Sunday, 18 December 2016

Playing the Nazi card - the Tories and British values

Surprisingly, Sajid Javid has not gone the whole hog and proposed that his loyalty oath is couched under the banner of a Law for the Restoration of a Professional Civil Service.  The entire sensation-driven trope smacks of a regime aware of its own illegitimacy and its constant backside-sniffing towards its paymasters.  The suggestion that civil servants and holders of public office should, in effect, be purged unless they are prepared to declare fealty to a set of "British Values" defined by the ruling caste is a parallel to the Nazi seizure of power.

In both cases, a swivel-eyed set of lunatics was elected through at least a veneer of legitimacy, in the belief that they could be held in check by those who believed that keeping their enemies in plain sight and within the confines of law would be sufficient.  It took the Nazis less than six months to consolidate power, through the Enabling Act of March 1933 and measures such as the Civil Service law.  May is either colossally ignorant of history or preparing a deliberate coup - the disdain for Parliamentary process and the established constitutional contempt which she demonstrates towards other nations than the English seem to point to the latter.

One of the disadvantages to a study of history is that even if the ideology has limited parallels, the methods of the pursuit of power are often frighteningly similar.  I am not suggesting that the vast majority of the Tory party are pursuing an overtly-authoritarian agenda, but that there are those in the wings for whom this is a desirable outcome.  Cameron may have thought that he might have isolated most of the bacillus (apart from Jamiroquai-lookalike Peter Bone) into the saloon-bar Klan of the Kippers, but they have never gone away.  This time, instead of the intense monomania of Keith Joseph, the far right dribble through buffoonery.  For every Rees-Mogg, there is a Breitbart clone beavering away, feeding vileness that is apparently spoon-fed.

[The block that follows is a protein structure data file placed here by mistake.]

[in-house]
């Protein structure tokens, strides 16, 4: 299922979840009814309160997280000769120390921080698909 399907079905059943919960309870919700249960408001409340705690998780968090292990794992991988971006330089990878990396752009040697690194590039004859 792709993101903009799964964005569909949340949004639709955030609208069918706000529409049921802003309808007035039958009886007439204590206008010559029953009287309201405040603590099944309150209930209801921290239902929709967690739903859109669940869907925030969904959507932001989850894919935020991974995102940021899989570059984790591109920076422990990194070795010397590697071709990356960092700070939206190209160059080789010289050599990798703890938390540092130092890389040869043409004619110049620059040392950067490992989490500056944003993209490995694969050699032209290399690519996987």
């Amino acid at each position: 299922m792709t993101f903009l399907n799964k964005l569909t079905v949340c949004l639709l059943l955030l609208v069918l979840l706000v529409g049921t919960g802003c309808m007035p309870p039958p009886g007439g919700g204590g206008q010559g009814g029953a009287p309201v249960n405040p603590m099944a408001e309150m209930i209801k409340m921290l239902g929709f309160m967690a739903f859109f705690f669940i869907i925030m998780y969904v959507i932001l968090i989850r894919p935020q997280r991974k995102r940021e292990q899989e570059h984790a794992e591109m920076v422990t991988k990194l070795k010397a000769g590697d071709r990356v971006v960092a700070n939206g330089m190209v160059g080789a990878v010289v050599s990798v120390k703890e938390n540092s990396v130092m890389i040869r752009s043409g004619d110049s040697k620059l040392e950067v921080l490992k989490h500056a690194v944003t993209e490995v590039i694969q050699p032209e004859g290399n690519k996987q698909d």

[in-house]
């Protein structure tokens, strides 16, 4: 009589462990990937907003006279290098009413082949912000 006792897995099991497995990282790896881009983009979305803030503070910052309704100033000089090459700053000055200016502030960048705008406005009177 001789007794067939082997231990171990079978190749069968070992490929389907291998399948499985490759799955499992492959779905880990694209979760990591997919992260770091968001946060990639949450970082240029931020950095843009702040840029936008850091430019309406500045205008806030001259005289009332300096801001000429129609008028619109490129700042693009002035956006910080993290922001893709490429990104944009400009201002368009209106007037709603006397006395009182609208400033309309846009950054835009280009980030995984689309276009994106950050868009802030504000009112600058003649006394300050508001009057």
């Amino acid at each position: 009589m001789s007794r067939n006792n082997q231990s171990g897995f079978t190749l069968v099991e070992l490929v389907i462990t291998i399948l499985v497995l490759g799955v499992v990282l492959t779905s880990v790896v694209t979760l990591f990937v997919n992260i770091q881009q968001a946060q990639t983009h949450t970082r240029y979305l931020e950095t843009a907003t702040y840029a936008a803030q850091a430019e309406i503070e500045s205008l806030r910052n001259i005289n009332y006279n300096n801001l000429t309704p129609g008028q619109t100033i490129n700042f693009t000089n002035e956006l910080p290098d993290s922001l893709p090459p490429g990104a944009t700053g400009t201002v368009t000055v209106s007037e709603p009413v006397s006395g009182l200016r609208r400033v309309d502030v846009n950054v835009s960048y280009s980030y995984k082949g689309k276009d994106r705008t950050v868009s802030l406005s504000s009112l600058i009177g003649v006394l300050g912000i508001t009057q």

The only "British values" worth subscribing to are those that are universal hallmarks of civilisation - not defined by the pseudo-patriotic card.  The Universal Declaration of Human Rights is a benchmark, not some sort of cobbled-together Empire Loyalism that Javid will be pursuing as a saccharine frontman.  Indeed, if holders of office and paid employment cannot subscribe to the rule of law and the rights of others, then they should be drummed out - without some kind of spurious loyalty test.  It sets the state on a collision course with reality, and the fall-out can be ugly.  It is worth extending the mid-20th century parallels, the shifting of German loyalties to the Fuhrer rather the state, as the embodiment of the "will of the people", sends shivers down the spine.

The Tories are not Nazis, but their logic of having secured power through a dubious process and without the deep roots in either the machinery of government or popular support that would legitimise an open state is worryingly similar.  Rudderless, without principles and without the constant challenge from opposition, they should be an easy target.  Instead apathy and impotence, coupled with targeted attacks on the more articulate advocates of an alternative vision, will be their preferred medium of social control, dressed up in the language of values.

How long this lasts for is more moot.  The run up to Christmas is marked by an upswing in strikes and disgruntlement, fuelled even more by the clear signs that the economy is teetering on the brink of a Depression that will make the 2008 crash look like a picnic, and inflation rising.  The response of the outright fascists in the media, for example the tax-aboding Telegraph and the pornography-bankrolled Express, is to call for the barriers to any form of collective action to be raised to the level of the unattainable, forgetting in their vile contempt for the rights of workers that they are, without irony, denying one side of the labour market any right to express grievances individually or collectively.  Doubtless they will want the return of the forelock and due deference to form part of Javid's "British" values.